For a long time I've known that certain vitamins are needed to make other minerals and vitamins work. I'm going off on a branch into the human body now, but bear with me...
In the human body, there's a B vitamin called PABA, which is something like para-amino-benzoic-acid (or somesuch), and it prevents a head of hair from turning gray. One lady I was doing some work for, indicated that everyone in her family had gray hair, yet she had very beautiful dark brown hair that went down to her waste. She indicated that PABA helps in preventing gray hair, but she said, that PABA alone won't work, as it must be taken with other B vitamins (B6 and B12 ?). I just did a search on the Internet for these words:
http://www.google.com/search?q=%22gray+hair%22+PABA
and lo and behold, it's all over the Internet. I was told this by a lady in or about 1994.
And now back to plants... I've been reading that in order for Calcium to be absorbed, a plant needs magnesium as well. Epson salt is a recognized source of magnesium... and I've been messing with some tomato plants for the last three months but they all seem to be going wacky on me. They started off great though using epson salt sprayed on the plant and in the soil and using calcium tablets. And they've been hit by cabbage worms and couple other things. I left for a week and when I came back all their leaves had turned brown. I chopped off the leaves and some of their stems are turning brown, in fact I chopped off some stems as well. Now some leaves are growing back and they are hanging in there.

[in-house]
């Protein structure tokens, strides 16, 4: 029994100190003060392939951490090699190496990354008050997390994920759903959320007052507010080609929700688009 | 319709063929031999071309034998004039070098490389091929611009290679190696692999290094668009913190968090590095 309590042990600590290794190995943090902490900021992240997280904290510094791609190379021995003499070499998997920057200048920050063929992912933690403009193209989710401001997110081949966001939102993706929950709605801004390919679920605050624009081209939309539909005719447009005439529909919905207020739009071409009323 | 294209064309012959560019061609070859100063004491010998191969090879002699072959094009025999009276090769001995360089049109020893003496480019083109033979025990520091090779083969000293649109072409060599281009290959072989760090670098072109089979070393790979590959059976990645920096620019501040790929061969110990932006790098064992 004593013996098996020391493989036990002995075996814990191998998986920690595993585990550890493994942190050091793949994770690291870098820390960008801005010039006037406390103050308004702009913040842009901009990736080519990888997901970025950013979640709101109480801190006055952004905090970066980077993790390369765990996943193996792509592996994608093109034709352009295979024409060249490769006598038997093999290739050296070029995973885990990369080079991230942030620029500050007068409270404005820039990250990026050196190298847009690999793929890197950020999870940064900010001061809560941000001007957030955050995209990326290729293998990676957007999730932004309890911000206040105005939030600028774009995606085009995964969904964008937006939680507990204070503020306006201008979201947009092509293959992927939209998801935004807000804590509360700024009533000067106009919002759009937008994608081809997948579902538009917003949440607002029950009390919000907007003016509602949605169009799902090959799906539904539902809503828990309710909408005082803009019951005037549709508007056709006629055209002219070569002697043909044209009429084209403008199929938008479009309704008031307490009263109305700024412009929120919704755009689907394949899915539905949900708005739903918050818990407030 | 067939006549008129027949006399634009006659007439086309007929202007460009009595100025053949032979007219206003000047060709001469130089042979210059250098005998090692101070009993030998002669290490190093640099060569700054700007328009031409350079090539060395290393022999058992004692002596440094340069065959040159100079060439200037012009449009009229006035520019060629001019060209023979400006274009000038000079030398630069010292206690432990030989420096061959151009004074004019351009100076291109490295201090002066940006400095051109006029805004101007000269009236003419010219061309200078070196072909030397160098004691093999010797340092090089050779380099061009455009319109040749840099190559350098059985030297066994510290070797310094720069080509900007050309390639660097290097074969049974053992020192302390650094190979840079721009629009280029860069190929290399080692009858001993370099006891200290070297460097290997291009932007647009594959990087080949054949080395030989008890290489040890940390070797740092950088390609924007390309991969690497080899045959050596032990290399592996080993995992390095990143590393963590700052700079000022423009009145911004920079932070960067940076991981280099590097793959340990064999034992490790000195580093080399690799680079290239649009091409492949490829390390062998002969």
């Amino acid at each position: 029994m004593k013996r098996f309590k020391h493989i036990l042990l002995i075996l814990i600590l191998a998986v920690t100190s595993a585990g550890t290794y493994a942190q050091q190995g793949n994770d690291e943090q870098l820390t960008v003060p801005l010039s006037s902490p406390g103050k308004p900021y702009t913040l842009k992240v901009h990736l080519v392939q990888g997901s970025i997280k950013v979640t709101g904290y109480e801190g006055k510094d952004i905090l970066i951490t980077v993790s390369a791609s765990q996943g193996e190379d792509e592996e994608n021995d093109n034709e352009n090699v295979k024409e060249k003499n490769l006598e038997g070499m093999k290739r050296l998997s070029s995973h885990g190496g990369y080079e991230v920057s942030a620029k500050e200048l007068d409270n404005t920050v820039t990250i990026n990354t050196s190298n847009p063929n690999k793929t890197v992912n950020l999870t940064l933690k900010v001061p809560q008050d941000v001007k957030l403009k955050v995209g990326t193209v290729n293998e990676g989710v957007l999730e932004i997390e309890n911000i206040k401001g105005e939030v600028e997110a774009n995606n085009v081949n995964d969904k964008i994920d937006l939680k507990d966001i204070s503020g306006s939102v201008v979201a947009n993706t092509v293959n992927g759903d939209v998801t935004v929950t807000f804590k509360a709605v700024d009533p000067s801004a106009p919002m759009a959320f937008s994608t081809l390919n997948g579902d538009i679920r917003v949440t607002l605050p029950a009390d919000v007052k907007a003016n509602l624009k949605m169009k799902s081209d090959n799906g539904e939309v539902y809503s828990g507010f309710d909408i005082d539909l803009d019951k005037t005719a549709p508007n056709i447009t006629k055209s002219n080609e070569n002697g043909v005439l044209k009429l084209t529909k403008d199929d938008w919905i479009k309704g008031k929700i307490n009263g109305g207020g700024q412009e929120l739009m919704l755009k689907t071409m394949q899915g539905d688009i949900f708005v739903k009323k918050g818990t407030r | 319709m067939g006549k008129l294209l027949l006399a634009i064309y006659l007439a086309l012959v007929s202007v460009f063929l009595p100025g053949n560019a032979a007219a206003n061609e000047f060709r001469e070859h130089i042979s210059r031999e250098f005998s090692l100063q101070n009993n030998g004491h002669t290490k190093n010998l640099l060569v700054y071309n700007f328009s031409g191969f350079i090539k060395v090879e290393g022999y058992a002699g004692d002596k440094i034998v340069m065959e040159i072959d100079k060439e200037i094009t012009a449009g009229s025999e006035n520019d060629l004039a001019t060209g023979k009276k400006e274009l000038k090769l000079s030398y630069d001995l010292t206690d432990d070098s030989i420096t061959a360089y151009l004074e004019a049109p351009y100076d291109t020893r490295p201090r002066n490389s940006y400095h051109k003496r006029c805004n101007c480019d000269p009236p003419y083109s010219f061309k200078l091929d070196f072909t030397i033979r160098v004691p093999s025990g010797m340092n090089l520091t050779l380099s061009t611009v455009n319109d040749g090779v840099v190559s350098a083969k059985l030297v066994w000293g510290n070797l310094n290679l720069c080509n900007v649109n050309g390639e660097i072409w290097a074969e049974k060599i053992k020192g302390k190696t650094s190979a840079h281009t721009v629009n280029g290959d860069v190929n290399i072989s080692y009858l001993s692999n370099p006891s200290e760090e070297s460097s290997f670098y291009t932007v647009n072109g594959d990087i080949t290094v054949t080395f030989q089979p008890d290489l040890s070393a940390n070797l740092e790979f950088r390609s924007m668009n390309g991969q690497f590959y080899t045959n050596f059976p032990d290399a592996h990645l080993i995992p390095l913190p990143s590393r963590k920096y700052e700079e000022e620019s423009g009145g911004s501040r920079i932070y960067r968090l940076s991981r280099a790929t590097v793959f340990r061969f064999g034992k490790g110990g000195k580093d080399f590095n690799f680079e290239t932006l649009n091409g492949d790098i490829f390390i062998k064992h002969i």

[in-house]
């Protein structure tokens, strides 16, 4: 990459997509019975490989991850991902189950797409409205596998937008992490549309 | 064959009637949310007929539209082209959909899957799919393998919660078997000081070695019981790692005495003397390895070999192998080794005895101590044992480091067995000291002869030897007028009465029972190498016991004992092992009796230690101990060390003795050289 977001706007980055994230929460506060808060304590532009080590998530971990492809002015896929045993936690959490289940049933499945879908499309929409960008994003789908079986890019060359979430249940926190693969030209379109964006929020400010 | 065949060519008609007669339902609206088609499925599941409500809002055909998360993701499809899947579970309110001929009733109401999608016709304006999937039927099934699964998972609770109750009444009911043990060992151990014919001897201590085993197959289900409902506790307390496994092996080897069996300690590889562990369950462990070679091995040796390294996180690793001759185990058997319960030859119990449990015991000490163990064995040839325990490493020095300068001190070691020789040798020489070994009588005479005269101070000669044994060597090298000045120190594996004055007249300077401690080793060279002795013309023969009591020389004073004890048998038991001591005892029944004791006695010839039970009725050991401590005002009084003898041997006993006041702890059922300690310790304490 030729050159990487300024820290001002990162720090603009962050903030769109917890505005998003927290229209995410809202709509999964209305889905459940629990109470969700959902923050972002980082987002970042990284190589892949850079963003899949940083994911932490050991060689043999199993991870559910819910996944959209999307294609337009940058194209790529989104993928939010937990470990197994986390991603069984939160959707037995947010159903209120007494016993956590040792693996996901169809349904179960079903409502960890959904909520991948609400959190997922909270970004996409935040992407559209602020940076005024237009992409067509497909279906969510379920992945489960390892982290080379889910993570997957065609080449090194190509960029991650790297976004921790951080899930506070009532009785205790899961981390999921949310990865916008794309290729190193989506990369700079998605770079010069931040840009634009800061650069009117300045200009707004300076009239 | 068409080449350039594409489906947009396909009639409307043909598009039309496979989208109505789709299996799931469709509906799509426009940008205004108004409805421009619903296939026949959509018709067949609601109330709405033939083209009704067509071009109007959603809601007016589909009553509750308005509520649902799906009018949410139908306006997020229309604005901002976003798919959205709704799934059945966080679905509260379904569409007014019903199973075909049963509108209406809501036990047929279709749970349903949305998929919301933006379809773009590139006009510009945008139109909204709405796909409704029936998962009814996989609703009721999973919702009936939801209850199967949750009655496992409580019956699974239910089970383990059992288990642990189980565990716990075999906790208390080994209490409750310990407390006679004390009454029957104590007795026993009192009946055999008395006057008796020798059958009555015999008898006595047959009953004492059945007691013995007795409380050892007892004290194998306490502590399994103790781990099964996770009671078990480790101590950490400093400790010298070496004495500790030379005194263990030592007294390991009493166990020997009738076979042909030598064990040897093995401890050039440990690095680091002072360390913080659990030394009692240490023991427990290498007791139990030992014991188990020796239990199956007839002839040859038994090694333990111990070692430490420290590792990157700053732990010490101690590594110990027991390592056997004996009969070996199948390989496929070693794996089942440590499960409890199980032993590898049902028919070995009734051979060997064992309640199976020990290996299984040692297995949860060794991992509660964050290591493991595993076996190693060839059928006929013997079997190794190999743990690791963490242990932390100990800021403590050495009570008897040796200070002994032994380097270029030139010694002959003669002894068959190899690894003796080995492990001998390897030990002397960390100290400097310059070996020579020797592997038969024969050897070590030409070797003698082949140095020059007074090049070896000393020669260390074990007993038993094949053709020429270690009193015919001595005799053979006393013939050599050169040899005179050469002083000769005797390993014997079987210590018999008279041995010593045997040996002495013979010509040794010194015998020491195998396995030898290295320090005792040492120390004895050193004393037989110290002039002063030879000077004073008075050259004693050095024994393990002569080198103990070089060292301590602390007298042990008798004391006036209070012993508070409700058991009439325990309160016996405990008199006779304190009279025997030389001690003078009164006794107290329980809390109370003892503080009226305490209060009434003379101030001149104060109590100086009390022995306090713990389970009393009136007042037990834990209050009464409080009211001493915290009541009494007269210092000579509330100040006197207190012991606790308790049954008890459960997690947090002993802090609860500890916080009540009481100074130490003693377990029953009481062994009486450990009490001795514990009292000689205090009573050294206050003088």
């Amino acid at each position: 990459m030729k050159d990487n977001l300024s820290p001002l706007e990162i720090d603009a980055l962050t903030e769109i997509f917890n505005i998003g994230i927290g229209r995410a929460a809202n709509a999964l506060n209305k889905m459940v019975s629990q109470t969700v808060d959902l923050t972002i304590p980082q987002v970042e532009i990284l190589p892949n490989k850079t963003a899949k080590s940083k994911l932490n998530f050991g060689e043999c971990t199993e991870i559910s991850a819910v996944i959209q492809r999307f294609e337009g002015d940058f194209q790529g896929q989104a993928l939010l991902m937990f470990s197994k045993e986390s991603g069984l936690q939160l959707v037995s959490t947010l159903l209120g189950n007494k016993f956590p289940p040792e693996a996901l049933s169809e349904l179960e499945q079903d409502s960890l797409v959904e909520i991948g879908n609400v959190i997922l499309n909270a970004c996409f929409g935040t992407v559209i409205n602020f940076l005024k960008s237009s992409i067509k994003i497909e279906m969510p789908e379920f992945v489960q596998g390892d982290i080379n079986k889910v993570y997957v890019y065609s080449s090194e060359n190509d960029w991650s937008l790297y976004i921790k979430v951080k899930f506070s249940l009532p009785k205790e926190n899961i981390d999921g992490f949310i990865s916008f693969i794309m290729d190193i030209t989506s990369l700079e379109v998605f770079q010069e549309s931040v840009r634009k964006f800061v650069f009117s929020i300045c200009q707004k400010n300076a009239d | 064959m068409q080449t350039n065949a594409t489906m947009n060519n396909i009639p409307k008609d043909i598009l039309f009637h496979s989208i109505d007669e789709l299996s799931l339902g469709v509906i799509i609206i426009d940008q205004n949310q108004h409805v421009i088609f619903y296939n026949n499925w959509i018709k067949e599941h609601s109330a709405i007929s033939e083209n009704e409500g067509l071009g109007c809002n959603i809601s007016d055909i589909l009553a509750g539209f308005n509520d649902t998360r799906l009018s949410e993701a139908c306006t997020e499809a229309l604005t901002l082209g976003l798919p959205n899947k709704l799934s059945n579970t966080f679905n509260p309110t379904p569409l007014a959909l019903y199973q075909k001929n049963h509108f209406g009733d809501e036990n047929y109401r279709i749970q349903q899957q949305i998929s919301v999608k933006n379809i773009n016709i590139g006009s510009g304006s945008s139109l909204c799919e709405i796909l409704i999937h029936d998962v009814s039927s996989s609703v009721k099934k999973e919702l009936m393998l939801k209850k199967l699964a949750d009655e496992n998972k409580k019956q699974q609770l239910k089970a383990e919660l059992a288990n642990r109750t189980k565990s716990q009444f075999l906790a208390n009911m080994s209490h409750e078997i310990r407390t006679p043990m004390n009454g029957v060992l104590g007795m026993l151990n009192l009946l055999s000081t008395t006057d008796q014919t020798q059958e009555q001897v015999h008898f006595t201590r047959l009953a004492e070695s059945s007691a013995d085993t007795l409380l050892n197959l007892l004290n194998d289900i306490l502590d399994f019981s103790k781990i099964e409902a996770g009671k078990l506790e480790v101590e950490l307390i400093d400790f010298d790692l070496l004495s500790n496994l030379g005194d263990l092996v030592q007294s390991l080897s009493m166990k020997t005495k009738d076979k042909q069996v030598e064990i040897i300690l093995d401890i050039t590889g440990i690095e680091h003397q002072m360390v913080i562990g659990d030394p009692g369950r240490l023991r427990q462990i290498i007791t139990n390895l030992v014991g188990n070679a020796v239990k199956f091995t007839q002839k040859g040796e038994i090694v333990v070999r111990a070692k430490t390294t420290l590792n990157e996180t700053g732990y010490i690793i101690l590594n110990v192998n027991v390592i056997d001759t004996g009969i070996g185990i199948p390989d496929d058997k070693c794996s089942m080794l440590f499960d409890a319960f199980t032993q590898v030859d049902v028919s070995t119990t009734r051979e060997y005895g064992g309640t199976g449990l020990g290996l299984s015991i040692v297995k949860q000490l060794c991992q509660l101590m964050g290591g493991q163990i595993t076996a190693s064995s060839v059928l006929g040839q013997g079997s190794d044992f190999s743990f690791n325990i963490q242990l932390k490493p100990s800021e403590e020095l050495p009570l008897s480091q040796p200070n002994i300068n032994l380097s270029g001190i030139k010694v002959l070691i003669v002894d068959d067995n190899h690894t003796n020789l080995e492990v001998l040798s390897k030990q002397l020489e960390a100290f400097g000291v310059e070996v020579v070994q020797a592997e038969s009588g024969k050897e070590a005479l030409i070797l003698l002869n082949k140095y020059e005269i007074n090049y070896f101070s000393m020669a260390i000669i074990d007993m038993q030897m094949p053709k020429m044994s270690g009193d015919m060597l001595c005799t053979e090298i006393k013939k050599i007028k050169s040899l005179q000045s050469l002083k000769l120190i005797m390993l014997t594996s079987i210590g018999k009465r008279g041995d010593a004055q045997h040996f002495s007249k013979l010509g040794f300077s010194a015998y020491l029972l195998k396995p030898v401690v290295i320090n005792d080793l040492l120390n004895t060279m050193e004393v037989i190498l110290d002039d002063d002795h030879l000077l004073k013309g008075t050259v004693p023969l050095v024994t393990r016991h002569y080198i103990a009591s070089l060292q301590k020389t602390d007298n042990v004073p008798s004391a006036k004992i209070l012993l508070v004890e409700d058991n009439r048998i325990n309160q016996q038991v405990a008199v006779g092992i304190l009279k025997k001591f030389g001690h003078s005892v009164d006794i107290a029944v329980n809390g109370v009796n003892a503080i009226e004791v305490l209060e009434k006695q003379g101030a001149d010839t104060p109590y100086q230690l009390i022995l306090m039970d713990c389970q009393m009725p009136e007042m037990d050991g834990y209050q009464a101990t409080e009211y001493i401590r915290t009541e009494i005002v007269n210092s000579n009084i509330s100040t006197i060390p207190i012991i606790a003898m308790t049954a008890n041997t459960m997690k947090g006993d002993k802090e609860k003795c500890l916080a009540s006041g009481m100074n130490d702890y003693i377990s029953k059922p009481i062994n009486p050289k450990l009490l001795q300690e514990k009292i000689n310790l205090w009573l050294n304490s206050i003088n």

Some of my problems are that one particular tomato plant is in full sun (90 degree F temps +) 9 hours (++) each day, so it needs watering a couple times a day. Even when the plant is in the shade at later parts of the day, it's getting a lot of sun because the sun is reflecting off of white stepping stones.
It's been a month since I've given the plant calcium and epson salt and it's growing very very slowly now.
I don't know if it has blossom end rot or not. The leaves are coming in very green, but some of the stems are turning brown around the very ends of the tips.
It did appear that the epson salt and calcium tablets were working but there's some other things going on and I do plan on keeping this tomato plant going, but I've reached a point that has got me stumped.
I'm currently testing out some 1-2-1 fertilizer with trace amounts of other minerals, and have stopped with the calcium and epson salt.
--
Jim Carlock
http://www.votetoimpeach.org /
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Jim Carlock wrote:

Gosh. If it's on the Internet, it must be true.
(You didn't happen to notice that nearly all the links are to sites that sell the stuff, and aren't what most people would consider valid souces for medical, nutritional, or biological information.)